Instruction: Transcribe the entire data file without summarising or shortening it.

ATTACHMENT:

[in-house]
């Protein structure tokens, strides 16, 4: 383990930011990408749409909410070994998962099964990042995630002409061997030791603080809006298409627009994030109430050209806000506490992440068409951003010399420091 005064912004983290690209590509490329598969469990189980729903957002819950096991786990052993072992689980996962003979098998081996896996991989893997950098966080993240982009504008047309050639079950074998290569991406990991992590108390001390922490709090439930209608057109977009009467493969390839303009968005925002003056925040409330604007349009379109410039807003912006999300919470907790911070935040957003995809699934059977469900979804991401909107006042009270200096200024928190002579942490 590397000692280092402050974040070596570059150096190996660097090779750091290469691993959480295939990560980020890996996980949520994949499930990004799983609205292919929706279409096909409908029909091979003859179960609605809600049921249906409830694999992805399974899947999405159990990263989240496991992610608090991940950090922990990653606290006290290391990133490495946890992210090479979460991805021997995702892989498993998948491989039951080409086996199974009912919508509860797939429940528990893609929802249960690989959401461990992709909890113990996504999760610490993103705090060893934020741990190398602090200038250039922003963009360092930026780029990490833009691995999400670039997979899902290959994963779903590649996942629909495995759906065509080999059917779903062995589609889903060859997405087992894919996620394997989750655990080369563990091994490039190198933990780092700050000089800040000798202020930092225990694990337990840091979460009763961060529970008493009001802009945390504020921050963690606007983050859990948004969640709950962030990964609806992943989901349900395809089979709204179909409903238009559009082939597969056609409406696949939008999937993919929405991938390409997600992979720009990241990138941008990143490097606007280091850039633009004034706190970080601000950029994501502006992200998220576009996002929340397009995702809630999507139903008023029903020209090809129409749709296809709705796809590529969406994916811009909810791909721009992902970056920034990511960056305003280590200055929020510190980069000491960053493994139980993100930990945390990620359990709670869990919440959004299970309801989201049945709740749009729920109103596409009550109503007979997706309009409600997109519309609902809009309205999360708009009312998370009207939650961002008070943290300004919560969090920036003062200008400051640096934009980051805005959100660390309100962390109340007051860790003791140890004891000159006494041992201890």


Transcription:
[in-house]
């Protein structure tokens, strides 16, 4: 383990930011990408749409909410070994998962099964990042995630002409061997030791603080809006298409627009994030109430050209806000506490992440068409951003010399420091 005064912004983290690209590509490329598969469990189980729903957002819950096991786990052993072992689980996962003979098998081996896996991989893997950098966080993240982009504008047309050639079950074998290569991406990991992590108390001390922490709090439930209608057109977009009467493969390839303009968005925002003056925040409330604007349009379109410039807003912006999300919470907790911070935040957003995809699934059977469900979804991401909107006042009270200096200024928190002579942490 590397000692280092402050974040070596570059150096190996660097090779750091290469691993959480295939990560980020890996996980949520994949499930990004799983609205292919929706279409096909409908029909091979003859179960609605809600049921249906409830694999992805399974899947999405159990990263989240496991992610608090991940950090922990990653606290006290290391990133490495946890992210090479979460991805021997995702892989498993998948491989039951080409086996199974009912919508509860797939429940528990893609929802249960690989959401461990992709909890113990996504999760610490993103705090060893934020741990190398602090200038250039922003963009360092930026780029990490833009691995999400670039997979899902290959994963779903590649996942629909495995759906065509080999059917779903062995589609889903060859997405087992894919996620394997989750655990080369563990091994490039190198933990780092700050000089800040000798202020930092225990694990337990840091979460009763961060529970008493009001802009945390504020921050963690606007983050859990948004969640709950962030990964609806992943989901349900395809089979709204179909409903238009559009082939597969056609409406696949939008999937993919929405991938390409997600992979720009990241990138941008990143490097606007280091850039633009004034706190970080601000950029994501502006992200998220576009996002929340397009995702809630999507139903008023029903020209090809129409749709296809709705796809590529969406994916811009909810791909721009992902970056920034990511960056305003280590200055929020510190980069000491960053493994139980993100930990945390990620359990709670869990919440959004299970309801989201049945709740749009729920109103596409009550109503007979997706309009409600997109519309609902809009309205999360708009009312998370009207939650961002008070943290300004919560969090920036003062200008400051640096934009980051805005959100660390309100962390109340007051860790003791140890004891000159006494041992201890």